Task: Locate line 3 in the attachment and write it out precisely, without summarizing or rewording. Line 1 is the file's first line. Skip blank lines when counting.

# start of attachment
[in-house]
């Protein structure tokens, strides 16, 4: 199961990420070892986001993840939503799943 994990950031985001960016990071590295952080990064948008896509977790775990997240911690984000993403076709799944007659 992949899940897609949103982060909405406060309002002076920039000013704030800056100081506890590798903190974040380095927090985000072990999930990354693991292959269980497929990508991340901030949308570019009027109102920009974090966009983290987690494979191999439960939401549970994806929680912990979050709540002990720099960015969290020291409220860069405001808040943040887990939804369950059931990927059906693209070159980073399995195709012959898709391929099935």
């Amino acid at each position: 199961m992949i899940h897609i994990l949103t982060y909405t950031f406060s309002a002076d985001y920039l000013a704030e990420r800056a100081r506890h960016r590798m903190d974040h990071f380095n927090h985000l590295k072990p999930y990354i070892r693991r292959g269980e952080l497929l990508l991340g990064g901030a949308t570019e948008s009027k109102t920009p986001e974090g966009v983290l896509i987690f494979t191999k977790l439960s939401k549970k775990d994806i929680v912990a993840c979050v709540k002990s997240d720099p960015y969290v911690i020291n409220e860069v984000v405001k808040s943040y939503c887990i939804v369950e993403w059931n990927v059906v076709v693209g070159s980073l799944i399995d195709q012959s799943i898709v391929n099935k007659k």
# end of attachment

């Amino acid at each position: 199961m992949i899940h897609i994990l949103t982060y909405t950031f406060s309002a002076d985001y920039l000013a704030e990420r800056a100081r506890h960016r590798m903190d974040h990071f380095n927090h985000l590295k072990p999930y990354i070892r693991r292959g269980e952080l497929l990508l991340g990064g901030a949308t570019e948008s009027k109102t920009p986001e974090g966009v983290l896509i987690f494979t191999k977790l439960s939401k549970k775990d994806i929680v912990a993840c979050v709540k002990s997240d720099p960015y969290v911690i020291n409220e860069v984000v405001k808040s943040y939503c887990i939804v369950e993403w059931n990927v059906v076709v693209g070159s980073l799944i399995d195709q012959s799943i898709v391929n099935k007659k």